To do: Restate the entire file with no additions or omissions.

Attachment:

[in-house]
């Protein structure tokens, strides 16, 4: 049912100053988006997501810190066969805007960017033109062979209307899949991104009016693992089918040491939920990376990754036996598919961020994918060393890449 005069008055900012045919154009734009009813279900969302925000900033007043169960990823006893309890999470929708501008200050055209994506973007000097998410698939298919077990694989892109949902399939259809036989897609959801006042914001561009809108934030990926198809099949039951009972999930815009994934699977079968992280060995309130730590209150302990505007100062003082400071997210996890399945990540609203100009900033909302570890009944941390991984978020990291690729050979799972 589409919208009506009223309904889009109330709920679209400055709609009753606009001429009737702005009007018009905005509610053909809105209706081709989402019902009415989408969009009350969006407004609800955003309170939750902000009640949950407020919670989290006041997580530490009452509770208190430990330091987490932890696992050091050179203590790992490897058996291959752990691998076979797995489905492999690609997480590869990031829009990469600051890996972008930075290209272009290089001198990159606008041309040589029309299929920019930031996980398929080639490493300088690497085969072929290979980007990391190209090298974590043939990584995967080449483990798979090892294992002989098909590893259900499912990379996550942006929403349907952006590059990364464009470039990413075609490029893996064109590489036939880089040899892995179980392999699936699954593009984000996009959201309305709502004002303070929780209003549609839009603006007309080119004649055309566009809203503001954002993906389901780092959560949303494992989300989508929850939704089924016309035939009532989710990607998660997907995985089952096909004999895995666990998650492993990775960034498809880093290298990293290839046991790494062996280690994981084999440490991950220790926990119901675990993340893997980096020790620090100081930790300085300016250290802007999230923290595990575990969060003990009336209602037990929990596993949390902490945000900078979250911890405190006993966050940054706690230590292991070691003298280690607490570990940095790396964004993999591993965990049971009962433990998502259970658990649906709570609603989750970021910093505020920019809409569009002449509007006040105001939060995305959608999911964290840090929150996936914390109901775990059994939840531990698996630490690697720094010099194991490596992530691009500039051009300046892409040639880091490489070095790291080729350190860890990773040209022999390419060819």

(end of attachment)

[in-house]
């Protein structure tokens, strides 16, 4: 049912100053988006997501810190066969805007960017033109062979209307899949991104009016693992089918040491939920990376990754036996598919961020994918060393890449 005069008055900012045919154009734009009813279900969302925000900033007043169960990823006893309890999470929708501008200050055209994506973007000097998410698939298919077990694989892109949902399939259809036989897609959801006042914001561009809108934030990926198809099949039951009972999930815009994934699977079968992280060995309130730590209150302990505007100062003082400071997210996890399945990540609203100009900033909302570890009944941390991984978020990291690729050979799972 589409919208009506009223309904889009109330709920679209400055709609009753606009001429009737702005009007018009905005509610053909809105209706081709989402019902009415989408969009009350969006407004609800955003309170939750902000009640949950407020919670989290006041997580530490009452509770208190430990330091987490932890696992050091050179203590790992490897058996291959752990691998076979797995489905492999690609997480590869990031829009990469600051890996972008930075290209272009290089001198990159606008041309040589029309299929920019930031996980398929080639490493300088690497085969072929290979980007990391190209090298974590043939990584995967080449483990798979090892294992002989098909590893259900499912990379996550942006929403349907952006590059990364464009470039990413075609490029893996064109590489036939880089040899892995179980392999699936699954593009984000996009959201309305709502004002303070929780209003549609839009603006007309080119004649055309566009809203503001954002993906389901780092959560949303494992989300989508929850939704089924016309035939009532989710990607998660997907995985089952096909004999895995666990998650492993990775960034498809880093290298990293290839046991790494062996280690994981084999440490991950220790926990119901675990993340893997980096020790620090100081930790300085300016250290802007999230923290595990575990969060003990009336209602037990929990596993949390902490945000900078979250911890405190006993966050940054706690230590292991070691003298280690607490570990940095790396964004993999591993965990049971009962433990998502259970658990649906709570609603989750970021910093505020920019809409569009002449509007006040105001939060995305959608999911964290840090929150996936914390109901775990059994939840531990698996630490690697720094010099194991490596992530691009500039051009300046892409040639880091490489070095790291080729350190860890990773040209022999390419060819």